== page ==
Business Today

"Institutional voids in emerging markets make for big opportunities"

Harvard Business School Professors Tarun Khanna and Krishna G. Palepu, with long years of teaching and consulting behind them, have a rich perspective on their pet subject of emerging markets.

Josey Puliyenthuruthel        Print Edition: May 2, 2010

Harvard Business School Professors Tarun Khanna and Krishna G. Palepu, with long years of teaching and consulting behind them, have a rich perspective on their pet subject of emerging markets. In their forthcoming book, Winning in Emerging Markets — A Road Map for Strategy and Execution, the duo moves away from extant wisdom that emerging markets are those with rapidly expanding national incomes or with big market opportunities for multinational corporations.

Instead they define such markets as those marked by information and other assymetries that come in the way of smooth and reliable transactions. With this context in mind, the authors present a tools framework for global managers and entrepreneurs. BT's Josey Puliyenthuruthel got on the phone with one of them, Khanna, for a distilled version of the book. Edited excerpts:

The starting point and context for this book was our dissatisfaction with some of the material that we were teaching in the classroom. Lot of the stuff was around strategy, finance, marketing, etc., but as you came closer to Monday morning reality, things were quite different on the ground. How does procurement work in Johannesburg, how do you manage an R&D lab in a place with a loose patent regulation....

When we started off on working on this in 1993-94, emerging markets were not so popular; today, we have dozens of case studies. Still, what was missing was an intellectual framework or model to aggregate all the case studies with some abstraction.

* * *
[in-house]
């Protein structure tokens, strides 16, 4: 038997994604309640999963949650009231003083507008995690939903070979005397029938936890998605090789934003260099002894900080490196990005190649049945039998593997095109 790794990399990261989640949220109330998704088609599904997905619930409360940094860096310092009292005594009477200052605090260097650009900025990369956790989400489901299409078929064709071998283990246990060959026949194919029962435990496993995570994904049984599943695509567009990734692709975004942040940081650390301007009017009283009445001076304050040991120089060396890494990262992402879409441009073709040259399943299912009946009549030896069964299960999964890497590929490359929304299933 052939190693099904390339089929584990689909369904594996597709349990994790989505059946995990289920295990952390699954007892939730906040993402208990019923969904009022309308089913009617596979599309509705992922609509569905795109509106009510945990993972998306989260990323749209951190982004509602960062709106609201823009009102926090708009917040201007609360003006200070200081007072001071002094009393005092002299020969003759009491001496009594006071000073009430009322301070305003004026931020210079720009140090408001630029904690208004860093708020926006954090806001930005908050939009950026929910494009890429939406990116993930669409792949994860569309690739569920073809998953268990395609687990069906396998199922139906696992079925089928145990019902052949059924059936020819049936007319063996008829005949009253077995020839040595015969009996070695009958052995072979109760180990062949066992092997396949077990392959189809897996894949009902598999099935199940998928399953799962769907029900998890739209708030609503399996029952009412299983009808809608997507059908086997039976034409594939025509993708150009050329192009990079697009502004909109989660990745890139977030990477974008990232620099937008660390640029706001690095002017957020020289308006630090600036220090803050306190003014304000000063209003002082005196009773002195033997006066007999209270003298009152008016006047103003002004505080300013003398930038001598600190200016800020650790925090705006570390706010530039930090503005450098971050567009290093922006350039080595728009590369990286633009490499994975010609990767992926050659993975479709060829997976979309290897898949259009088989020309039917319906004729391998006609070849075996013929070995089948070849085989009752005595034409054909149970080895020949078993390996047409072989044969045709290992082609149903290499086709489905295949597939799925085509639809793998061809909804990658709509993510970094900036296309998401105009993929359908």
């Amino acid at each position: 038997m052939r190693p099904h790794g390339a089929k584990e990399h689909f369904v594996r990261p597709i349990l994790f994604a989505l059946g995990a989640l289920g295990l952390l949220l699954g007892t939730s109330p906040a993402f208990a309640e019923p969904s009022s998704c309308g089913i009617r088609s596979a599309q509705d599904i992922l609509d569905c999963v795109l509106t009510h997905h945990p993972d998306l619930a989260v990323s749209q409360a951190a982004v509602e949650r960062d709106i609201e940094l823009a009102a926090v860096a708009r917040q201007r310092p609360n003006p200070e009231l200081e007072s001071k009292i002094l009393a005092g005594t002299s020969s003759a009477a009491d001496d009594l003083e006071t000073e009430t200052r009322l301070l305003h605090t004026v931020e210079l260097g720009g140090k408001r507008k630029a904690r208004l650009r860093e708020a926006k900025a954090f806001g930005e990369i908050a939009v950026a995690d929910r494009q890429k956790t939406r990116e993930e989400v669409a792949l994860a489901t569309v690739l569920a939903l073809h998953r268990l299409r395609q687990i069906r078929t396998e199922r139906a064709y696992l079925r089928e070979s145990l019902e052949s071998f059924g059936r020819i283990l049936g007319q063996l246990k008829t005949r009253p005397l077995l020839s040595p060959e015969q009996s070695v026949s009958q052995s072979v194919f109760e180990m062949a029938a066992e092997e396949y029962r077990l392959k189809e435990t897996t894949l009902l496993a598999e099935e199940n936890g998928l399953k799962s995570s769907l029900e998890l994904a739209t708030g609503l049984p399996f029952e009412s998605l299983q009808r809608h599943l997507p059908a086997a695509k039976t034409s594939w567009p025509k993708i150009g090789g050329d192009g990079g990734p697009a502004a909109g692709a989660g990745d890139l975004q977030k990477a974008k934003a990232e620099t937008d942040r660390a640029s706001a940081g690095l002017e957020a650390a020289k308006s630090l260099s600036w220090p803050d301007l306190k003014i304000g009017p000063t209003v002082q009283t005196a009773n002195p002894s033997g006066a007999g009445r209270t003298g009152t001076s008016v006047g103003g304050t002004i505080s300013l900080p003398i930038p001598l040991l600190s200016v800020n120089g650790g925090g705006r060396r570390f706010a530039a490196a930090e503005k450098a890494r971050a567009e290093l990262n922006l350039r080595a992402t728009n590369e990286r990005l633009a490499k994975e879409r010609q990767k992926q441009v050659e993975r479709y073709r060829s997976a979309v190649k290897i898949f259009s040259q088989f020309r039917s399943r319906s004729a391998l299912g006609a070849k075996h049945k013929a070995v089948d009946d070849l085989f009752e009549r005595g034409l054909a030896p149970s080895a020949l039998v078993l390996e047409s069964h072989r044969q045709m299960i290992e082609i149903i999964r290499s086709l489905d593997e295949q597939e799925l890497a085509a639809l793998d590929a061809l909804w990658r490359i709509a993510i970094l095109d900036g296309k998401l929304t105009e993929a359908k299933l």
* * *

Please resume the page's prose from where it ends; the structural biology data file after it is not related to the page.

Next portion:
Economics is about buying and selling a car, hiring a CEO, engaging a logistics provider... This is where our definition of emerging market comes in: one in which buyers and sellers have trouble coming together for a litany of reasons.

Either because they can't locate each other (due to lack of information or logistics, for instance) or just not conclude the transaction (no easy mode of payments, fuzzy rules open to different interpretations or a legal mechanism that can drag on for years). We call these "institutional voids". What we have done in the book is to come up with a taxonomy that can work from Chile to China under different set of institutional frameworks.

Institutional voids can be leveraged to a business' benefit in two ways: one, fill the void yourself. Take India's Aspiring Minds (see Matching Aspirations), which found there was no grading mechanism in India for millions of graduates. There was no way the guy from Tier II or III towns could sell himself; we provide the credibility to him (if he's good).

Two, if you know you have an institutional void ahead, how do you adapt your model? For instance, when McDonald's went to Russia, none of its vendors went with it. Which meant it had to build an entire potato supply chain; it bridged the institutional void itself. Today, it is one of McDonald's more profitable units, if not the most profitable one anywhere.

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